Post-publication peer reviews from Publons and PubPeer are included in notification emails, and will be included in Impactstory emails in the near future. Instructions for signing up for Altmetric and Impactstory notifications can be found below.


Article recommendation platform PubChase can also be used to set up notifications for PubPeer comments and reviews that your articles receive. To set it up, first add your articles to your PubChase library (either by searching and adding papers one-by-one, or by syncing PubChase with your Mendeley account). Then, hover over the Account icon in the upper-right hand corner, and select “My Account.” Click “Email Settings” on the left-hand navigation bar, and then check the box next to “PubPeer comments” to get your alerts.

Social media metrics

What are other researchers saying about your articles around the water cooler? It used to be that we couldn’t track these informal conversations, but now we’re able to listen in using social media sites like Twitter and on blogs. Here’s how.

Social media metrics via allows you to track altmetrics and receive notifications for any article that you have published, no matter the publisher.

First, install the browser bookmarklet (visit this page and drag the “Altmetric It!” button into your browser menu bar). Then, find your article on the publisher’s website and click the “Altmetric it!” button. The altmetrics for your article will appear in the upper right-hand side of your browser window, in a pop-up box similar to the one at right.

Next, follow the “Click for more details” link in the Altmetric pop-up. You’ll be taken to a drill-down view of the metrics. At the bottom left-hand corner of the page, you can sign up to receive notifications whenever someone mentions your article online.

The only drawback of these notification emails is that you have to sign up to track each of your articles individually, which can cause inbox mayhem if you are tracking many publications.

Social media metrics via Impactstory

Here at Impactstory, we recently launched similar notification emails. Our emails differ in that they alert you to new social media metrics, bookmarks, and citations for all of your articles, aggregated into a single report.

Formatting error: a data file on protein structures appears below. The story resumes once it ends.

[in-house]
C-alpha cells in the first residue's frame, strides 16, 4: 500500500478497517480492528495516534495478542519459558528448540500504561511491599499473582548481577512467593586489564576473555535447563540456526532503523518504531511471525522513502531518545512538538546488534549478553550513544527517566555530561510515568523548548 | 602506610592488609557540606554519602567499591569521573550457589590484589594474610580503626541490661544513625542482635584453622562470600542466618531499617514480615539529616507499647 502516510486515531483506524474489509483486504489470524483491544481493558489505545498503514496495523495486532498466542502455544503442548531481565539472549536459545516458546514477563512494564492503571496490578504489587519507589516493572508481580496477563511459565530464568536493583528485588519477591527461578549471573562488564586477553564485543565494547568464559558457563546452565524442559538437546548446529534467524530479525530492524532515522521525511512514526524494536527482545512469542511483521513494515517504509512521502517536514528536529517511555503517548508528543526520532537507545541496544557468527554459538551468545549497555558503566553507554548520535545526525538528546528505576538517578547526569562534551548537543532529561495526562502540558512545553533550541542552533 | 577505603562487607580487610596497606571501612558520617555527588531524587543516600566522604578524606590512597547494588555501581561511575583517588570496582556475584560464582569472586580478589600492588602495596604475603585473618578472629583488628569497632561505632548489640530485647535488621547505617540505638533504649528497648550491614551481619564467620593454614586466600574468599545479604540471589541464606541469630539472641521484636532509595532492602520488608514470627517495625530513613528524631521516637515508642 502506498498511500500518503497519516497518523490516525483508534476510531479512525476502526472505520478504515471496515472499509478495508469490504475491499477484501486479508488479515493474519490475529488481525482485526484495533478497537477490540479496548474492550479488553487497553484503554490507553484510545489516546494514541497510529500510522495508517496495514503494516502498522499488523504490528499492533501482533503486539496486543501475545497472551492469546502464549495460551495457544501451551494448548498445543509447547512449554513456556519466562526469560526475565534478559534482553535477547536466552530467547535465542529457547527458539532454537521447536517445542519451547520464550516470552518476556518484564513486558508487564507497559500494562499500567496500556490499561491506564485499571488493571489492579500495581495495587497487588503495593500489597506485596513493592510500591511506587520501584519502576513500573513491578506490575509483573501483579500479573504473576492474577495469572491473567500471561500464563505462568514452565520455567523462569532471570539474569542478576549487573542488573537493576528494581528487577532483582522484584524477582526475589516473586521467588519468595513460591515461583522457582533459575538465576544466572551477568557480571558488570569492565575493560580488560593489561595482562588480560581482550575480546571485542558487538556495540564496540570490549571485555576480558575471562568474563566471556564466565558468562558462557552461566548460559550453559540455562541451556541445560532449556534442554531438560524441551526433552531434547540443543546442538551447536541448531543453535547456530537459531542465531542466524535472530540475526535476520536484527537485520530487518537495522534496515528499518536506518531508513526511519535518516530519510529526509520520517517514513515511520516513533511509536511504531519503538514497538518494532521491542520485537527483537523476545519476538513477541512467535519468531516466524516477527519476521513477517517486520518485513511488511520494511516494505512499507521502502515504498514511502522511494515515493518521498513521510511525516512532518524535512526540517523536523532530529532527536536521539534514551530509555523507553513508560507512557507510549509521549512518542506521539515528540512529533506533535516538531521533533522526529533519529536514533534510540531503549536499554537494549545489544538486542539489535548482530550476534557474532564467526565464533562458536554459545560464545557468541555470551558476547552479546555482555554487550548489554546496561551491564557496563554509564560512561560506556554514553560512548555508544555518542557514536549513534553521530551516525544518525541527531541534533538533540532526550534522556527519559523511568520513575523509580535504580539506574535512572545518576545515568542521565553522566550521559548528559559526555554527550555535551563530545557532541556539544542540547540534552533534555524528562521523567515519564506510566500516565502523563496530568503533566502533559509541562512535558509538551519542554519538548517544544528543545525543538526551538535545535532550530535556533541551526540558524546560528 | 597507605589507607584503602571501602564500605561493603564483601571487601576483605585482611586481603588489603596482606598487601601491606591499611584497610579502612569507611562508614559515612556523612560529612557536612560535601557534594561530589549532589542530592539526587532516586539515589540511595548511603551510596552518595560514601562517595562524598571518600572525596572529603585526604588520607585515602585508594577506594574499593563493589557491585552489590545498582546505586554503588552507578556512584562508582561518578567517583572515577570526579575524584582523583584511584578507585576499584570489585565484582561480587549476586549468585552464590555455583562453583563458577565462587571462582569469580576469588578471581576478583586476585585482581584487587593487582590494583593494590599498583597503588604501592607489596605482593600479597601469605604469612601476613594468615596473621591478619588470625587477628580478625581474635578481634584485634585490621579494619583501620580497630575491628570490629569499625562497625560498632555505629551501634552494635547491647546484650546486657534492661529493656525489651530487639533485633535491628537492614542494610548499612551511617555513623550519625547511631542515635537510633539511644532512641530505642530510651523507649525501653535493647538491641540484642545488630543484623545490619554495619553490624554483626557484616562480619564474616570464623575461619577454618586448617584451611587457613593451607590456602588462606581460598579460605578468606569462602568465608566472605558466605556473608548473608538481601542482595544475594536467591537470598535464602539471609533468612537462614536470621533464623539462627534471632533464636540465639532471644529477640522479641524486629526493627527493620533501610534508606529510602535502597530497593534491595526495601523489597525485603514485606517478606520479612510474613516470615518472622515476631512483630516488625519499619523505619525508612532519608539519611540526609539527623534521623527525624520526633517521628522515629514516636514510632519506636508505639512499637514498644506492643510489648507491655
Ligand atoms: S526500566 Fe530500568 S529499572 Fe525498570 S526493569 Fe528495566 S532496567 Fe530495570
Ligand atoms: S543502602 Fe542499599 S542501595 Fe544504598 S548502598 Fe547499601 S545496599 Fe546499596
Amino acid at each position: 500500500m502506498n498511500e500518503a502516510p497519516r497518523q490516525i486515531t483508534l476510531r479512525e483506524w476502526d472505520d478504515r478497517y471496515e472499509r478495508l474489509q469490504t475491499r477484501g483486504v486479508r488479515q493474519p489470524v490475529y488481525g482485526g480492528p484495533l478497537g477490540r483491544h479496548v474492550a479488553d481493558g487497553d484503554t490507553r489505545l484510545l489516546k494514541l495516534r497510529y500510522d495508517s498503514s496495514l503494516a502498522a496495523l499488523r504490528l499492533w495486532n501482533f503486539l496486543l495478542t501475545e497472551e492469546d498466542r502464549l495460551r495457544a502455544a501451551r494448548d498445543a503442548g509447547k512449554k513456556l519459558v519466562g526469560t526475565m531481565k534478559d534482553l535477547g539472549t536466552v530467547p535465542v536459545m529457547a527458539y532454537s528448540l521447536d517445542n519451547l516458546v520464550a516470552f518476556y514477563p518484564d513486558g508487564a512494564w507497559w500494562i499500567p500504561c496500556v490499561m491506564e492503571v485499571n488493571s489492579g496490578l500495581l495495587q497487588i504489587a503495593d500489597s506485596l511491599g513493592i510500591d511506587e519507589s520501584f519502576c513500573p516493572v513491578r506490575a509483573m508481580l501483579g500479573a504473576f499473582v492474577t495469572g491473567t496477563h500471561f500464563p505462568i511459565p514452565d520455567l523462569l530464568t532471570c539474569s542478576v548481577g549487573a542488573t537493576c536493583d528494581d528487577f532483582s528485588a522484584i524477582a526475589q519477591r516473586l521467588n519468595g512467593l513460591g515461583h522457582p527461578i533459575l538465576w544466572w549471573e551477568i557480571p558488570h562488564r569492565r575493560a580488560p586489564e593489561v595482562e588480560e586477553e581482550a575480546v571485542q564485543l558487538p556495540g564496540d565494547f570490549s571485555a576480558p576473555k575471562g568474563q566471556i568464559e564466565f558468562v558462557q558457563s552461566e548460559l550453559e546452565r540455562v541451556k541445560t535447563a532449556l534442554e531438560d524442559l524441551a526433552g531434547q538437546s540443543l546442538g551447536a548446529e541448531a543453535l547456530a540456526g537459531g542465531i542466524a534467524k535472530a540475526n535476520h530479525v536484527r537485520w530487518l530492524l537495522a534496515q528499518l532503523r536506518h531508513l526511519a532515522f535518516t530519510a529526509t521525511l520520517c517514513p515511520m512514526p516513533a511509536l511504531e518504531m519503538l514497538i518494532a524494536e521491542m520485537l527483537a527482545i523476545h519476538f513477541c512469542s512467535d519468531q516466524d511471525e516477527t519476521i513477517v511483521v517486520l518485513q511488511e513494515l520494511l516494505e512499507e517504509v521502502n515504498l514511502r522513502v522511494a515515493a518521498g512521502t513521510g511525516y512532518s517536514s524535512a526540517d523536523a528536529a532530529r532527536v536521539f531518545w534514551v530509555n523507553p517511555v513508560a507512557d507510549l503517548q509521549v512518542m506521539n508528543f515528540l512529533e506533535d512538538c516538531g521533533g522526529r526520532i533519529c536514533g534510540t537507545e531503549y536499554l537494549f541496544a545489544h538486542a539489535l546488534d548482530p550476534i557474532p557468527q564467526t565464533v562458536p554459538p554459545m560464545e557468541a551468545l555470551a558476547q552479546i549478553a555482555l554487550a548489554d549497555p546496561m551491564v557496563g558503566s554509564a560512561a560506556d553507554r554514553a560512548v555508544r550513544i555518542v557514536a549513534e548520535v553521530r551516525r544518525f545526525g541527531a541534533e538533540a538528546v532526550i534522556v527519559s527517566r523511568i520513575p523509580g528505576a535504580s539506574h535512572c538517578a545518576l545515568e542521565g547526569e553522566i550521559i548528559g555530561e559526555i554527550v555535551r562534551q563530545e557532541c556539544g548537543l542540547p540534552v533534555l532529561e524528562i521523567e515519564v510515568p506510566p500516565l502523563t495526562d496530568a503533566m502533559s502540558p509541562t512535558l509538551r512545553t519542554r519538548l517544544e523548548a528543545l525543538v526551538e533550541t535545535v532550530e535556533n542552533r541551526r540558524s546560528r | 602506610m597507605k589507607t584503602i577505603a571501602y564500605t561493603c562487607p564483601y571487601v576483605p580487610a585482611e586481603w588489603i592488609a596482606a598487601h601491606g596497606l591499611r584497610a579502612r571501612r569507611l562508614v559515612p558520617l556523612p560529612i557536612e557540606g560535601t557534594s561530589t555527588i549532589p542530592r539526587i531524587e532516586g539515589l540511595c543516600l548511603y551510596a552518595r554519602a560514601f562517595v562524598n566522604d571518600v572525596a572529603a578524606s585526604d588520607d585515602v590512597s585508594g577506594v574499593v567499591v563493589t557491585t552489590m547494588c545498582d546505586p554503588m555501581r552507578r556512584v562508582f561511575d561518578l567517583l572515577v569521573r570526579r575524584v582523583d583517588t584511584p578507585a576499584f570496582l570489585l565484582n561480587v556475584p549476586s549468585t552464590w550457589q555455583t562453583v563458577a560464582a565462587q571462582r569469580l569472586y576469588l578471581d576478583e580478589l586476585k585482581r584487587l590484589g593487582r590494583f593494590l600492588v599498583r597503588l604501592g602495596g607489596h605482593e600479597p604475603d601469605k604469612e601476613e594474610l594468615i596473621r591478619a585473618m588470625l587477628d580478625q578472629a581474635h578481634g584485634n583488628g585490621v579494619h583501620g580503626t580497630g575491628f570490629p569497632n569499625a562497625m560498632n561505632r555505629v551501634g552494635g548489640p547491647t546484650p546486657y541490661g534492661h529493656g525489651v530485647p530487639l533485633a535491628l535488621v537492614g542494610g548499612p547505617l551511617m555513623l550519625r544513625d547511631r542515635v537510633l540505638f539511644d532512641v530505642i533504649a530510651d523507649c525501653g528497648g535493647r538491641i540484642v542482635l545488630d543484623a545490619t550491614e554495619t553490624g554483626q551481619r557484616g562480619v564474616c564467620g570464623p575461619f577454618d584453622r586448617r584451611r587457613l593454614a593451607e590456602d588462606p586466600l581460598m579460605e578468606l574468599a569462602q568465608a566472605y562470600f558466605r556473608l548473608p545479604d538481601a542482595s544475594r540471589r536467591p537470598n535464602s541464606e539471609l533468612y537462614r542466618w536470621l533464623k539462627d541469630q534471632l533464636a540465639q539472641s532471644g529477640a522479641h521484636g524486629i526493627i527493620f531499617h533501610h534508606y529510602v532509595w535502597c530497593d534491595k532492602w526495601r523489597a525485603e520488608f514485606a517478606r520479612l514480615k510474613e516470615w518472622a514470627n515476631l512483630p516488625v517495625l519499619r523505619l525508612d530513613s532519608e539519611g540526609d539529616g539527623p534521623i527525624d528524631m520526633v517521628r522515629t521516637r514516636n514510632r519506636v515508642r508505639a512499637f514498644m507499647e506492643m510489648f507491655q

To get started, create an Impactstory profile and connect your profile to ORCID, Google Scholar, and other third-party services. This will allow you to auto-import your articles. If a few of your articles are missing, you can add them one by one by clicking the “Import individual products” icon and providing links and DOIs. Once your profile is set up, you’ll start to receive your notification emails once every one to two weeks.

When you get your first email, take a look at your “cards”. Each card highlights something unique about your new metrics for that week or month: if you’re in a top percentile related to other papers published that year or if your PLOS paper has topped 1,000 views or gotten new Mendeley readers. You’ll get a card for each type of new metric one of your articles receives.

Note that Impactstory notification emails also contain alerts for metrics that your other types of outputs–including data, code and slide decks–receive, but we’ll cover that in more detail in our next post.

Now you’ve got more time for the things that matter

No more wasting your days scouring 10+ websites for evidence of your articles’ impact; it’s now delivered to your inbox, as new impacts accumulate.

Do you have more types of research outputs, beyond journal articles? In our next post, we’ll tell you how to set up similar notifications to track the impact of your data, software, and more.

Stacy Konkiel is the director of marketing and research at Impactstory. Previously, she was science data managemenlLibrarian at Indiana University-Bloomington.In no particular order, she is interested in altmetrics, research data management, scholarly communication, fermented foods, homebrewed beers, country music, feminist & queer communities, and self-sufficiency.

View all posts by Stacy Konkiel